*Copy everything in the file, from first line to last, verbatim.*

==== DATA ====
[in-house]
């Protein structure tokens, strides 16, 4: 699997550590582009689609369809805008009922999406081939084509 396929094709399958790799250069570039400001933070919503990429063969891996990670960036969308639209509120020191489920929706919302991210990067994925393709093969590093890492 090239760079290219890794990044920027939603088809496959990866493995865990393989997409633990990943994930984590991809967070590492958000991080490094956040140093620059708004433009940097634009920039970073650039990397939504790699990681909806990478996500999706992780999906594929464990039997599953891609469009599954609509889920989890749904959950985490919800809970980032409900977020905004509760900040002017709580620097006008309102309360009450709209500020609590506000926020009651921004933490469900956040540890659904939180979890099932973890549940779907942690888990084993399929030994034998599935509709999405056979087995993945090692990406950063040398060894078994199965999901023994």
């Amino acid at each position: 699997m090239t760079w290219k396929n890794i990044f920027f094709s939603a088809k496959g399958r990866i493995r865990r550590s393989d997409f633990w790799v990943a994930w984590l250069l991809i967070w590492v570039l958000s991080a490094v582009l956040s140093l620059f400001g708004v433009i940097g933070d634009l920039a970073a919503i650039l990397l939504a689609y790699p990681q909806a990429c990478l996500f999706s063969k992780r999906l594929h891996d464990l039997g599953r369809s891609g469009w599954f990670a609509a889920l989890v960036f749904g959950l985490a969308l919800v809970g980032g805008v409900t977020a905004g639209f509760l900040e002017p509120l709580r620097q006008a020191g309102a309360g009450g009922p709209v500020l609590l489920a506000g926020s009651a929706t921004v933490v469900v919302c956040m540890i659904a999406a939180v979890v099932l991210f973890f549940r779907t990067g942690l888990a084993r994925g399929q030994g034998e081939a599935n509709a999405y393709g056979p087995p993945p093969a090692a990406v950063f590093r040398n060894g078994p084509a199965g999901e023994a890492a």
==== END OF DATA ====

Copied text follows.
[in-house]
């Protein structure tokens, strides 16, 4: 699997550590582009689609369809805008009922999406081939084509 396929094709399958790799250069570039400001933070919503990429063969891996990670960036969308639209509120020191489920929706919302991210990067994925393709093969590093890492 090239760079290219890794990044920027939603088809496959990866493995865990393989997409633990990943994930984590991809967070590492958000991080490094956040140093620059708004433009940097634009920039970073650039990397939504790699990681909806990478996500999706992780999906594929464990039997599953891609469009599954609509889920989890749904959950985490919800809970980032409900977020905004509760900040002017709580620097006008309102309360009450709209500020609590506000926020009651921004933490469900956040540890659904939180979890099932973890549940779907942690888990084993399929030994034998599935509709999405056979087995993945090692990406950063040398060894078994199965999901023994």
């Amino acid at each position: 699997m090239t760079w290219k396929n890794i990044f920027f094709s939603a088809k496959g399958r990866i493995r865990r550590s393989d997409f633990w790799v990943a994930w984590l250069l991809i967070w590492v570039l958000s991080a490094v582009l956040s140093l620059f400001g708004v433009i940097g933070d634009l920039a970073a919503i650039l990397l939504a689609y790699p990681q909806a990429c990478l996500f999706s063969k992780r999906l594929h891996d464990l039997g599953r369809s891609g469009w599954f990670a609509a889920l989890v960036f749904g959950l985490a969308l919800v809970g980032g805008v409900t977020a905004g639209f509760l900040e002017p509120l709580r620097q006008a020191g309102a309360g009450g009922p709209v500020l609590l489920a506000g926020s009651a929706t921004v933490v469900v919302c956040m540890i659904a999406a939180v979890v099932l991210f973890f549940r779907t990067g942690l888990a084993r994925g399929q030994g034998e081939a599935n509709a999405y393709g056979p087995p993945p093969a090692a990406v950063f590093r040398n060894g078994p084509a199965g999901e023994a890492a």